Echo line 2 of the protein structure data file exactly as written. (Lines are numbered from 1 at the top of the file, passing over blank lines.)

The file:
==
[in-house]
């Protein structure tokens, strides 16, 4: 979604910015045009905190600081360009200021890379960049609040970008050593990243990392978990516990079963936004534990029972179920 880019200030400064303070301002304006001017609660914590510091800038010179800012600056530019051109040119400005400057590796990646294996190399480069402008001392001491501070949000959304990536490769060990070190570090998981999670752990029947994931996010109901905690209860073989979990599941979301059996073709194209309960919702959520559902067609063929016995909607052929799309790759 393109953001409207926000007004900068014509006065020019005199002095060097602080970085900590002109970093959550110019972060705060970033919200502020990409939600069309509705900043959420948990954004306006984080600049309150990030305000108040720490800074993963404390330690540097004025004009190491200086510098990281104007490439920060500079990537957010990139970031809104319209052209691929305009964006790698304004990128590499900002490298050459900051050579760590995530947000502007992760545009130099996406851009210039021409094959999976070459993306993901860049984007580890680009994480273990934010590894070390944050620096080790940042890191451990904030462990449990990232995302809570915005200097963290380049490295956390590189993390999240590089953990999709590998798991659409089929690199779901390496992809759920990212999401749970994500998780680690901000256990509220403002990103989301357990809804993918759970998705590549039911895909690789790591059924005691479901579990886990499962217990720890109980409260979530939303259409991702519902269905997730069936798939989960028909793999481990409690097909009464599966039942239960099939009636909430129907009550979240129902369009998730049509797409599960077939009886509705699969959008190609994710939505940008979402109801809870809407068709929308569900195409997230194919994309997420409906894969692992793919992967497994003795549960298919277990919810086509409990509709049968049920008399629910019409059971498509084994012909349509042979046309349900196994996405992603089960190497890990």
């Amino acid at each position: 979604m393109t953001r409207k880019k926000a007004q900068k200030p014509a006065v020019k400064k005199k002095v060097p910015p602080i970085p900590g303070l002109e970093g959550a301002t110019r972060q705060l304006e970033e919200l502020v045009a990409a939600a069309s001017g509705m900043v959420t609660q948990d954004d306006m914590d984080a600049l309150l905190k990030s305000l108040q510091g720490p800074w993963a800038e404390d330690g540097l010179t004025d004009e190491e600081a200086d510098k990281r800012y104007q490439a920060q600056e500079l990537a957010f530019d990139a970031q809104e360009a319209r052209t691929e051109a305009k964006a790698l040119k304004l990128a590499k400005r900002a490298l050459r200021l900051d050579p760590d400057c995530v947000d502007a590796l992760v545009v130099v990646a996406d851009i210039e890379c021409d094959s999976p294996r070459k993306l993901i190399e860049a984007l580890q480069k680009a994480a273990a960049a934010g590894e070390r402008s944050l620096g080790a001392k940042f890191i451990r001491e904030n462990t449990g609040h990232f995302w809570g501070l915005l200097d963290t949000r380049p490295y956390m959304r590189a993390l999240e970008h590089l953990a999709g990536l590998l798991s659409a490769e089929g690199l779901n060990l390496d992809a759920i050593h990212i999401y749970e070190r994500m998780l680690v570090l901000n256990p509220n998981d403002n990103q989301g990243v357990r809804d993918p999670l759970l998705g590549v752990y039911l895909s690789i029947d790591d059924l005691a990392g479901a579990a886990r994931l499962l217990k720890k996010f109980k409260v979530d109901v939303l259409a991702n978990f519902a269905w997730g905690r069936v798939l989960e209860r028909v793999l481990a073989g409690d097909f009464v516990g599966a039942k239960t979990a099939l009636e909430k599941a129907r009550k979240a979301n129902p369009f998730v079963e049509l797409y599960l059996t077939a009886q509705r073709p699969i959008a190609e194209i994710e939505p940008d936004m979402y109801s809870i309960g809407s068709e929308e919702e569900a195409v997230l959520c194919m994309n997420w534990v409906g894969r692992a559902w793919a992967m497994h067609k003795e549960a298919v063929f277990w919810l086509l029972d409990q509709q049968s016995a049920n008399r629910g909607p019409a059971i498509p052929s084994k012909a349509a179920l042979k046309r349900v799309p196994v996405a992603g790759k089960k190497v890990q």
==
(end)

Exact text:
């Protein structure tokens, strides 16, 4: 979604910015045009905190600081360009200021890379960049609040970008050593990243990392978990516990079963936004534990029972179920 880019200030400064303070301002304006001017609660914590510091800038010179800012600056530019051109040119400005400057590796990646294996190399480069402008001392001491501070949000959304990536490769060990070190570090998981999670752990029947994931996010109901905690209860073989979990599941979301059996073709194209309960919702959520559902067609063929016995909607052929799309790759 393109953001409207926000007004900068014509006065020019005199002095060097602080970085900590002109970093959550110019972060705060970033919200502020990409939600069309509705900043959420948990954004306006984080600049309150990030305000108040720490800074993963404390330690540097004025004009190491200086510098990281104007490439920060500079990537957010990139970031809104319209052209691929305009964006790698304004990128590499900002490298050459900051050579760590995530947000502007992760545009130099996406851009210039021409094959999976070459993306993901860049984007580890680009994480273990934010590894070390944050620096080790940042890191451990904030462990449990990232995302809570915005200097963290380049490295956390590189993390999240590089953990999709590998798991659409089929690199779901390496992809759920990212999401749970994500998780680690901000256990509220403002990103989301357990809804993918759970998705590549039911895909690789790591059924005691479901579990886990499962217990720890109980409260979530939303259409991702519902269905997730069936798939989960028909793999481990409690097909009464599966039942239960099939009636909430129907009550979240129902369009998730049509797409599960077939009886509705699969959008190609994710939505940008979402109801809870809407068709929308569900195409997230194919994309997420409906894969692992793919992967497994003795549960298919277990919810086509409990509709049968049920008399629910019409059971498509084994012909349509042979046309349900196994996405992603089960190497890990």